HOW TO: Five-In-One Reflectors

Not long ago I ordered a 5-in-1 collapsable disk reflector, which was recommended to me by another outdoor photographer. Basically, to replace the mangled piece of poster board I was using to add fill-light on subjects. The poster board worked pretty well, although not the most convenient way of doing things. The 5-in-1 reflector is easier to use and fits inside my camera bag.

Featuring a removable cover, the reflector has five different surfaces that are used to reflect light, diffuse light, or block light from your subject. The white side is for normal fill-light, a translucent side to diffuse light, silver for strong fill, a gold side for warm light and black side to block or absorb light. It unfolds to 22 inches in diameter, folds down to eight inches and even comes with a carrying pouch. The whole thing weighs about a half pound so it is quite portable. There are larger sizes available, but for around 20 bucks I figured I would give the smaller size a try.

Earlier this week, I decided to experiment by shooting the abundance of snapdragons in one of our front garden beds. We had missed these snaps while doing last year’s fall clean-up and they had re-seeded themselves throughout the bed. Just what I was looking for to play with my new gadget, especially since most of the snaps were in dappled morning sunlight.

I have to admit, it was a little challenging to look through the viewfinder, hold the cable release in one hand and the reflector in the other hand. Only because it was so breezy. My usual assistant (aka, my wife), was not available at the time, so I had to make do on my own. I composed the shot and adjusted the camera settings where I wanted them. Then leaned away from the tripod and held the reflector where it needed to be for that shot. With the cable release, I fired off a few shots, but you could do the same with a self-timer. Not only did the reflector fill in the shadows nicely, but it also helped block the wind. At the end of the session, I had quite a few keepers.

I will say, my biggest coordination test was folding the darn thing back up the first time. And if I am honest…several times after. No instructions came with the reflector on how to fold it up. So, I looked around on YouTube and believe it or not, I found a dozen instructional folding videos showing how to get the pesky thing back into its carrying bag. Obviously, I was not the only person failing this test.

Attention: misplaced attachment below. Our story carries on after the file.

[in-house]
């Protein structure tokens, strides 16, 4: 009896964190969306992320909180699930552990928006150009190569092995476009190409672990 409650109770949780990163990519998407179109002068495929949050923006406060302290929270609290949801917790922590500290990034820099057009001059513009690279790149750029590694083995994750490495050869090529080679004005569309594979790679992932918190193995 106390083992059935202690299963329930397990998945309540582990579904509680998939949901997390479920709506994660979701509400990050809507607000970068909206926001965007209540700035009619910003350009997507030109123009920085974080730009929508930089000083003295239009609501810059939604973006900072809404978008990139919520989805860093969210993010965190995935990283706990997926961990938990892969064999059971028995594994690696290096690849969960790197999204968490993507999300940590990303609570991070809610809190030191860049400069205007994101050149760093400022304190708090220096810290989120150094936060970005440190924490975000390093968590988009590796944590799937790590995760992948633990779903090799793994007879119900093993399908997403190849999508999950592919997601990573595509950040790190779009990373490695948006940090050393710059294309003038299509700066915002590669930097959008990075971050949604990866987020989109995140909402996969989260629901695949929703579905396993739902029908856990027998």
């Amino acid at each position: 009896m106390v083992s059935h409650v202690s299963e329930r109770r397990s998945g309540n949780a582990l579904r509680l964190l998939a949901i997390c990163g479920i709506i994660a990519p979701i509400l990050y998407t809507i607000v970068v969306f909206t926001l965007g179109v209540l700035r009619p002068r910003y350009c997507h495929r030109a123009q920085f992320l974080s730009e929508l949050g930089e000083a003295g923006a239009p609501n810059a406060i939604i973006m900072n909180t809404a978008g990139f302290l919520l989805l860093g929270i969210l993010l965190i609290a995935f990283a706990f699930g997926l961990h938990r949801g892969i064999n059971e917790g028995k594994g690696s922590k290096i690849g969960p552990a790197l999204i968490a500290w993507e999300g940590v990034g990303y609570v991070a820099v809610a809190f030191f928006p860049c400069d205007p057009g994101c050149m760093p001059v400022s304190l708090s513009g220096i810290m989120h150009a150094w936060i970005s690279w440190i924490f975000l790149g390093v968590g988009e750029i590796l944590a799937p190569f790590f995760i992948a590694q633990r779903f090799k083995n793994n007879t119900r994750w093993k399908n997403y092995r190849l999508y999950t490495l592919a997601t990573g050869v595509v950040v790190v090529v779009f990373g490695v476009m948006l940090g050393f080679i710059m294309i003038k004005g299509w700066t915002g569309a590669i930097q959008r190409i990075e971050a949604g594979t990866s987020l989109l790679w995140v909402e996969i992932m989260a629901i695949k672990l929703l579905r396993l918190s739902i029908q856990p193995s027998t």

So, if you are using a piece of poster board or some other method to add fill-light, you may just want to give one of these reflectors a try. I think you will like the convenience and the results. I know I do. Now that I can fold it back up in five seconds flat.

  1. September 30, 2011 at 5:31 pm

    Good information! ….RaeDi

    • October 1, 2011 at 10:53 am

      Thanks and glad I can help with tips tools and experiences!!

  2. September 30, 2011 at 5:34 pm

    Ain’t YouTube grand! But where did you get this reflector?

    • October 1, 2011 at 10:49 am

      I purchased the reflector from Adorama. It was 17 bucks or so and I received it in 2 days!! P.S. Amazing stuff on YouTube four sure!!

  3. tedgriffith
    September 30, 2011 at 6:41 pm

    Excellent information, David! I have been using a fold up automobile window screen. The one I use is half of a 2 part set for the windshield and is about 28″ across when unfolded and folds to a disk about 10″ across. Not as versatile as yours, because it is only black on one side and a silver/grey on the other.

    • October 1, 2011 at 10:54 am

      Ya know…whatever works is the best tool to use!! That old hunk of poster board worked for quite some time!!

  4. September 30, 2011 at 7:36 pm

    Very interesting. I’ll have to look into one of these. Thanks for sharing!

    • October 1, 2011 at 10:57 am

      Hey you bet!! These reflectors are way cool. You can use them for portraits or whatever else needs some light enhancing. Check out Adorama or B&H photo. I’ve good experiences with both.

  5. October 1, 2011 at 4:01 pm

    This was interesting and good information for me too, dear David, I always take note from your sharings. Thank you so much, with my love, nia

    • October 1, 2011 at 4:06 pm

      HI Nia, So glad you find my little tips and experiences helpful.

  6. October 3, 2011 at 3:57 pm

    I wish I had a fancy camera so that I could play with these toys as well. I will have to make do with my point and click for the time being. Your fold up exercise reminds me of the pop up sunscreen I had for a car once – it was almost impossible to get it back in its bag 🙂

    • October 5, 2011 at 8:49 am

      Some of these toys work quite well with point and shoot cameras. Light is light and all cameras see light the same way. Oh yeah…if you do purchase a reflector, be careful taking it out of the pouch for the first time…they SPRING to life !!

  7. October 4, 2011 at 7:56 pm

    those are 17$ very well spent.

    I have been procrastinating researching on reflectors for a year now. Your article has reminded me once more its high time. Thanks for sharing David

    • October 5, 2011 at 8:29 am

      Hey Abu !! You Betcha…they work really well and so portable. Open it slowly the first time…they SPRING to life once out of the carry pouch!!

  8. October 5, 2011 at 1:08 pm

    Thanks for the tip on the reflector. I’ll bet that does come in handy on those cloudless days.

    • October 5, 2011 at 3:11 pm

      It sure is handy and it is so portable there is no reason not to fit one in your camera bag. Remember to remove it from the carry bag slowly.

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